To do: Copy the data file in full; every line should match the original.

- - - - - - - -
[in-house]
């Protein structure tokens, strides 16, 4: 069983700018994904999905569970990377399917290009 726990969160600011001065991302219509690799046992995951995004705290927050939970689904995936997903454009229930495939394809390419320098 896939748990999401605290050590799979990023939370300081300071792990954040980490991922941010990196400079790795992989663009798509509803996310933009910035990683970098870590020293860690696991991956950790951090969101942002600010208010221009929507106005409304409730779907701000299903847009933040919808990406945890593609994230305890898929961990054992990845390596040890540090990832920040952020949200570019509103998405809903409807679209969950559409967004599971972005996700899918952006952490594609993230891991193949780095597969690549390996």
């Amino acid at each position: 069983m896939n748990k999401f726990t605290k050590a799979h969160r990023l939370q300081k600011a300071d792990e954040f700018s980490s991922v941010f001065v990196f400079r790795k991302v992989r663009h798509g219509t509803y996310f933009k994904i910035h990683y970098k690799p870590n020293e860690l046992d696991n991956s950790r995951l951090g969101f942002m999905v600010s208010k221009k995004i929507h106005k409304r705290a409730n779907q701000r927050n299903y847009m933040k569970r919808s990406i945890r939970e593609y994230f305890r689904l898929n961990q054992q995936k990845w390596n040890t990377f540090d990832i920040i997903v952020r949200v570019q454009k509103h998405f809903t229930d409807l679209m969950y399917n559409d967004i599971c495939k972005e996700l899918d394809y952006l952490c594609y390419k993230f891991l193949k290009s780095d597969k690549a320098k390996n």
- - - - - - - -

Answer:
[in-house]
């Protein structure tokens, strides 16, 4: 069983700018994904999905569970990377399917290009 726990969160600011001065991302219509690799046992995951995004705290927050939970689904995936997903454009229930495939394809390419320098 896939748990999401605290050590799979990023939370300081300071792990954040980490991922941010990196400079790795992989663009798509509803996310933009910035990683970098870590020293860690696991991956950790951090969101942002600010208010221009929507106005409304409730779907701000299903847009933040919808990406945890593609994230305890898929961990054992990845390596040890540090990832920040952020949200570019509103998405809903409807679209969950559409967004599971972005996700899918952006952490594609993230891991193949780095597969690549390996």
């Amino acid at each position: 069983m896939n748990k999401f726990t605290k050590a799979h969160r990023l939370q300081k600011a300071d792990e954040f700018s980490s991922v941010f001065v990196f400079r790795k991302v992989r663009h798509g219509t509803y996310f933009k994904i910035h990683y970098k690799p870590n020293e860690l046992d696991n991956s950790r995951l951090g969101f942002m999905v600010s208010k221009k995004i929507h106005k409304r705290a409730n779907q701000r927050n299903y847009m933040k569970r919808s990406i945890r939970e593609y994230f305890r689904l898929n961990q054992q995936k990845w390596n040890t990377f540090d990832i920040i997903v952020r949200v570019q454009k509103h998405f809903t229930d409807l679209m969950y399917n559409d967004i599971c495939k972005e996700l899918d394809y952006l952490c594609y390419k993230f891991l193949k290009s780095d597969k690549a320098k390996n």